Jews and Muslims discuss Islamophobia and antisemitism
Sixty-five delegates from more than 25 countries gathered at the University of Vienna this week for the MuslimJewish conference, the first of its kind to be held in Europe.
The brainchild of Ilja Sichrovsky, 27, a Jewish International Development student from Vienna, the week-long conference aimed to engage Muslim, Jewish and Christian students in meaningful dialogue.
It focused on three topics: education, Islamophobia, antisemitism and the role of the media. After intensive research and debate, participants compiled theses on their ideas for change. The organisers will present these to the UN Alliance of Civilisations in New York.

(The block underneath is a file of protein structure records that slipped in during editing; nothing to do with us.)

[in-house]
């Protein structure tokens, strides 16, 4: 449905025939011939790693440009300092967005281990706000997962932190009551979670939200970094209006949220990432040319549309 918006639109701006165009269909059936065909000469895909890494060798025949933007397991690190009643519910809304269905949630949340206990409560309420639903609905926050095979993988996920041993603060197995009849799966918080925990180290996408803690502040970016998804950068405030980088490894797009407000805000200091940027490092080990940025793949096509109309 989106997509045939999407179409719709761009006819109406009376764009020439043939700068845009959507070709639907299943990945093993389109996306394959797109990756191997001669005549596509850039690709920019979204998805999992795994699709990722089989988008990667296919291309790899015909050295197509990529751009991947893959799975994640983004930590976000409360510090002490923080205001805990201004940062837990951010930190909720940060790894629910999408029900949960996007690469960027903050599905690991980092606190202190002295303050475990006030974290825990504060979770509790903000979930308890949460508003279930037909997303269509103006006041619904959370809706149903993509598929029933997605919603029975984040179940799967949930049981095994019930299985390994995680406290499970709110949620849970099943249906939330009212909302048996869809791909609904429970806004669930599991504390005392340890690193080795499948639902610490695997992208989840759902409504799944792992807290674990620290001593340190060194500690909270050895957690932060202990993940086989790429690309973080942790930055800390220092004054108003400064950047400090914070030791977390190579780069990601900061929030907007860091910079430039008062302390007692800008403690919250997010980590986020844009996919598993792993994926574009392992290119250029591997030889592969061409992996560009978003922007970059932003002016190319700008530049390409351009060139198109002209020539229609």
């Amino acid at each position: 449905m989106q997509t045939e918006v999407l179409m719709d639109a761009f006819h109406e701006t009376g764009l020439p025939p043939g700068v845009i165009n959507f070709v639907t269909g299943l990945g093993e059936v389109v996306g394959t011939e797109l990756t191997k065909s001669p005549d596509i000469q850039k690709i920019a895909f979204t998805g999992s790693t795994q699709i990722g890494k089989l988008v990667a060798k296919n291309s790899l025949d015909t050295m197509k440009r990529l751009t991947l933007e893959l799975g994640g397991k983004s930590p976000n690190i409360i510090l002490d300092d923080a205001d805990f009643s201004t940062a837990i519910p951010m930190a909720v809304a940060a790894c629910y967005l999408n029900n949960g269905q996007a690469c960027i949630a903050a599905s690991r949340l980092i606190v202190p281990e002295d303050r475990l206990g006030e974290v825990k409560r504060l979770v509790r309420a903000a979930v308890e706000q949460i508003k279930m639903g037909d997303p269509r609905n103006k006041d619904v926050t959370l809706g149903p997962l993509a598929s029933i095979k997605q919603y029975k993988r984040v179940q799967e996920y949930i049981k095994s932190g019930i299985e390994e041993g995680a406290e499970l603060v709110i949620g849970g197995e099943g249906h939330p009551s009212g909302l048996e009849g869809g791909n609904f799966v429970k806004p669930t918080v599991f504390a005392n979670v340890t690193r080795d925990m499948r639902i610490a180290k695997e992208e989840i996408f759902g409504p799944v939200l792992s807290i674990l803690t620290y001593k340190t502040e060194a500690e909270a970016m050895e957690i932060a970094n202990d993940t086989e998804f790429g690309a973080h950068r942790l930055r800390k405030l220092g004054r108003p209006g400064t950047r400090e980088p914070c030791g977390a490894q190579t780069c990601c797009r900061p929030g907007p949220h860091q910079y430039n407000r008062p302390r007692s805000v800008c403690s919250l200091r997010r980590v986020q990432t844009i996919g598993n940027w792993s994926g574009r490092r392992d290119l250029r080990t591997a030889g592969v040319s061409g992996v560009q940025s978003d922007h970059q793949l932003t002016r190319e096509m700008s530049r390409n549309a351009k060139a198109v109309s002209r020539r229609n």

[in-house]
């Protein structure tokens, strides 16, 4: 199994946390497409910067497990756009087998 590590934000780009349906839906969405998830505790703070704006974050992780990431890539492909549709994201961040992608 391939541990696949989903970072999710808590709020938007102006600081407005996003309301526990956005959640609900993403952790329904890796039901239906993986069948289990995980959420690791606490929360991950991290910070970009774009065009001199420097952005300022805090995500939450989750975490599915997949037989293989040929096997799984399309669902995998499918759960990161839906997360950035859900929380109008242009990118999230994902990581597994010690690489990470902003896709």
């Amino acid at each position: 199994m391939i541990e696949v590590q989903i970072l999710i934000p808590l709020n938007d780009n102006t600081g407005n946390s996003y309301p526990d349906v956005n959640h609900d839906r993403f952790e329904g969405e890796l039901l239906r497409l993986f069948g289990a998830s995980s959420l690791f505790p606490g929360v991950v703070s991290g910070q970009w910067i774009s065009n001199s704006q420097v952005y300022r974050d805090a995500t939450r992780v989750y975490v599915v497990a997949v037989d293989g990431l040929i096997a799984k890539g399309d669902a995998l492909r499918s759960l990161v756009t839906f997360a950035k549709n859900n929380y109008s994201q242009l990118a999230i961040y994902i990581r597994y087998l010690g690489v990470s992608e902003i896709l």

Ms Sichrovsky was inspired to undertake the initiative after participating in a Model UN conference at Harvard University in 2007. He wanted to provide an opportunity for Jews and Muslims to communicate in a secure environment.
After publicising the conference on social networking sites such as Facebook, the feedback was "overwhelming", Ms Sichrovsky said.
"People felt a need for such an event. There's an extreme lack of dialogue between young Muslims and Jews who are used to talking about each other and not to each other." He hopes that it will become an annual event.